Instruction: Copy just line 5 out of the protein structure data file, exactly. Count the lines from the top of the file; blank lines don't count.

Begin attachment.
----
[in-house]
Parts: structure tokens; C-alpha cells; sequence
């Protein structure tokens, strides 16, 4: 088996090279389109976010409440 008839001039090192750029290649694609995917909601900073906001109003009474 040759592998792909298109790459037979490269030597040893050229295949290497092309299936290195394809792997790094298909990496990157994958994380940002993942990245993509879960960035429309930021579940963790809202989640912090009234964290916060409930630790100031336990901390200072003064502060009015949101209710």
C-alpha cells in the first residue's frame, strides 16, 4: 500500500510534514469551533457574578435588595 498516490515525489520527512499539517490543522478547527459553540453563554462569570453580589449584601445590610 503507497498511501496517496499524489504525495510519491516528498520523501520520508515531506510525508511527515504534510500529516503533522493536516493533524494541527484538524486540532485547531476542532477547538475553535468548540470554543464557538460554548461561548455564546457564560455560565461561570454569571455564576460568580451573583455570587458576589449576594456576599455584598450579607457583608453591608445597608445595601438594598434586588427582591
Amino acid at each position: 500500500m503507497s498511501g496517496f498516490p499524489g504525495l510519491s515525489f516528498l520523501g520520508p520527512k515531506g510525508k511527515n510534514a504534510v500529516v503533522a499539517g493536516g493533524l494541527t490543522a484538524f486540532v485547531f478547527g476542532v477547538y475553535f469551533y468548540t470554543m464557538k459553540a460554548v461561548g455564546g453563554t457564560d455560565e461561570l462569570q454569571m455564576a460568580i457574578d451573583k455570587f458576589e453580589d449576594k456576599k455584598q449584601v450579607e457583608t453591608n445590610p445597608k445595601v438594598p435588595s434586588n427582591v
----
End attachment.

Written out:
Amino acid at each position: 500500500m503507497s498511501g496517496f498516490p499524489g504525495l510519491s515525489f516528498l520523501g520520508p520527512k515531506g510525508k511527515n510534514a504534510v500529516v503533522a499539517g493536516g493533524l494541527t490543522a484538524f486540532v485547531f478547527g476542532v477547538y475553535f469551533y468548540t470554543m464557538k459553540a460554548v461561548g455564546g453563554t457564560d455560565e461561570l462569570q454569571m455564576a460568580i457574578d451573583k455570587f458576589e453580589d449576594k456576599k455584598q449584601v450579607e457583608t453591608n445590610p445597608k445595601v438594598p435588595s434586588n427582591v